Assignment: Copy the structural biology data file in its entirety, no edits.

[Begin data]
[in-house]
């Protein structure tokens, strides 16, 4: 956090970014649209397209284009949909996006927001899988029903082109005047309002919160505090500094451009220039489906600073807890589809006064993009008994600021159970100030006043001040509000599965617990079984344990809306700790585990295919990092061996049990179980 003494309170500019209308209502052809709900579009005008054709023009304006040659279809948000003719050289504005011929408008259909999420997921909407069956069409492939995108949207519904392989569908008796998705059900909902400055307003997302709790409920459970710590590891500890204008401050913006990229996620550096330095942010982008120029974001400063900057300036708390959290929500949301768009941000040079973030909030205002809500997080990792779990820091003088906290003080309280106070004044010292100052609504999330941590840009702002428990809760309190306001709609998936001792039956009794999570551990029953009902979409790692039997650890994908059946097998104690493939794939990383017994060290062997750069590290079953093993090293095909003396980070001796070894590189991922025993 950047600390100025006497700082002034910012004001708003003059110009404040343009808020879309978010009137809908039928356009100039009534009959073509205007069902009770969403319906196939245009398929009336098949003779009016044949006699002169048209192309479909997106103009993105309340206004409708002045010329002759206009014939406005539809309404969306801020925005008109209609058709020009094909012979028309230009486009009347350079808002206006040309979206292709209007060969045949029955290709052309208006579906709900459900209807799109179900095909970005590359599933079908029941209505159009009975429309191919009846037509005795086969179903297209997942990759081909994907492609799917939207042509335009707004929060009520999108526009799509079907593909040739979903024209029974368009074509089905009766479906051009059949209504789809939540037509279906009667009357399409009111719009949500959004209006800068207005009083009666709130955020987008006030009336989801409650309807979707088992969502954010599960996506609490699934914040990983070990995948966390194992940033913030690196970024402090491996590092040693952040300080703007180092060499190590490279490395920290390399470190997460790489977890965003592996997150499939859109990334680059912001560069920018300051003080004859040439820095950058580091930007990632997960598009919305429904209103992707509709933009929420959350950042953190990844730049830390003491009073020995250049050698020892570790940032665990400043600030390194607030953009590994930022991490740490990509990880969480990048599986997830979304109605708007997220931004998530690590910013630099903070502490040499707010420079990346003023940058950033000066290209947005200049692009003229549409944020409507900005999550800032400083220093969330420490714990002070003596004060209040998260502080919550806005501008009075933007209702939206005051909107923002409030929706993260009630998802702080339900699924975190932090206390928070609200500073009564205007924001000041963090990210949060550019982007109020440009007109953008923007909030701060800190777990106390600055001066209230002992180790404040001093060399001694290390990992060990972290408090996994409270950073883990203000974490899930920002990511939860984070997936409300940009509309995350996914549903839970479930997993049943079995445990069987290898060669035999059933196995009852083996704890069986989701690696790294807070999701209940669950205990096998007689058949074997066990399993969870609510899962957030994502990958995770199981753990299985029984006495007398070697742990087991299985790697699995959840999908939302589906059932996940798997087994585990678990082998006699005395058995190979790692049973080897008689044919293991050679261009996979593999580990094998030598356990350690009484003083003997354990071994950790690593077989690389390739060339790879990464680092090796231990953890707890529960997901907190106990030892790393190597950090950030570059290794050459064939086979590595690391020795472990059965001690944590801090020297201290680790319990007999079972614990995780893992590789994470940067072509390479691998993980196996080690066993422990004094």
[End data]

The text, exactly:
[in-house]
């Protein structure tokens, strides 16, 4: 956090970014649209397209284009949909996006927001899988029903082109005047309002919160505090500094451009220039489906600073807890589809006064993009008994600021159970100030006043001040509000599965617990079984344990809306700790585990295919990092061996049990179980 003494309170500019209308209502052809709900579009005008054709023009304006040659279809948000003719050289504005011929408008259909999420997921909407069956069409492939995108949207519904392989569908008796998705059900909902400055307003997302709790409920459970710590590891500890204008401050913006990229996620550096330095942010982008120029974001400063900057300036708390959290929500949301768009941000040079973030909030205002809500997080990792779990820091003088906290003080309280106070004044010292100052609504999330941590840009702002428990809760309190306001709609998936001792039956009794999570551990029953009902979409790692039997650890994908059946097998104690493939794939990383017994060290062997750069590290079953093993090293095909003396980070001796070894590189991922025993 950047600390100025006497700082002034910012004001708003003059110009404040343009808020879309978010009137809908039928356009100039009534009959073509205007069902009770969403319906196939245009398929009336098949003779009016044949006699002169048209192309479909997106103009993105309340206004409708002045010329002759206009014939406005539809309404969306801020925005008109209609058709020009094909012979028309230009486009009347350079808002206006040309979206292709209007060969045949029955290709052309208006579906709900459900209807799109179900095909970005590359599933079908029941209505159009009975429309191919009846037509005795086969179903297209997942990759081909994907492609799917939207042509335009707004929060009520999108526009799509079907593909040739979903024209029974368009074509089905009766479906051009059949209504789809939540037509279906009667009357399409009111719009949500959004209006800068207005009083009666709130955020987008006030009336989801409650309807979707088992969502954010599960996506609490699934914040990983070990995948966390194992940033913030690196970024402090491996590092040693952040300080703007180092060499190590490279490395920290390399470190997460790489977890965003592996997150499939859109990334680059912001560069920018300051003080004859040439820095950058580091930007990632997960598009919305429904209103992707509709933009929420959350950042953190990844730049830390003491009073020995250049050698020892570790940032665990400043600030390194607030953009590994930022991490740490990509990880969480990048599986997830979304109605708007997220931004998530690590910013630099903070502490040499707010420079990346003023940058950033000066290209947005200049692009003229549409944020409507900005999550800032400083220093969330420490714990002070003596004060209040998260502080919550806005501008009075933007209702939206005051909107923002409030929706993260009630998802702080339900699924975190932090206390928070609200500073009564205007924001000041963090990210949060550019982007109020440009007109953008923007909030701060800190777990106390600055001066209230002992180790404040001093060399001694290390990992060990972290408090996994409270950073883990203000974490899930920002990511939860984070997936409300940009509309995350996914549903839970479930997993049943079995445990069987290898060669035999059933196995009852083996704890069986989701690696790294807070999701209940669950205990096998007689058949074997066990399993969870609510899962957030994502990958995770199981753990299985029984006495007398070697742990087991299985790697699995959840999908939302589906059932996940798997087994585990678990082998006699005395058995190979790692049973080897008689044919293991050679261009996979593999580990094998030598356990350690009484003083003997354990071994950790690593077989690389390739060339790879990464680092090796231990953890707890529960997901907190106990030892790393190597950090950030570059290794050459064939086979590595690391020795472990059965001690944590801090020297201290680790319990007999079972614990995780893992590789994470940067072509390479691998993980196996080690066993422990004094």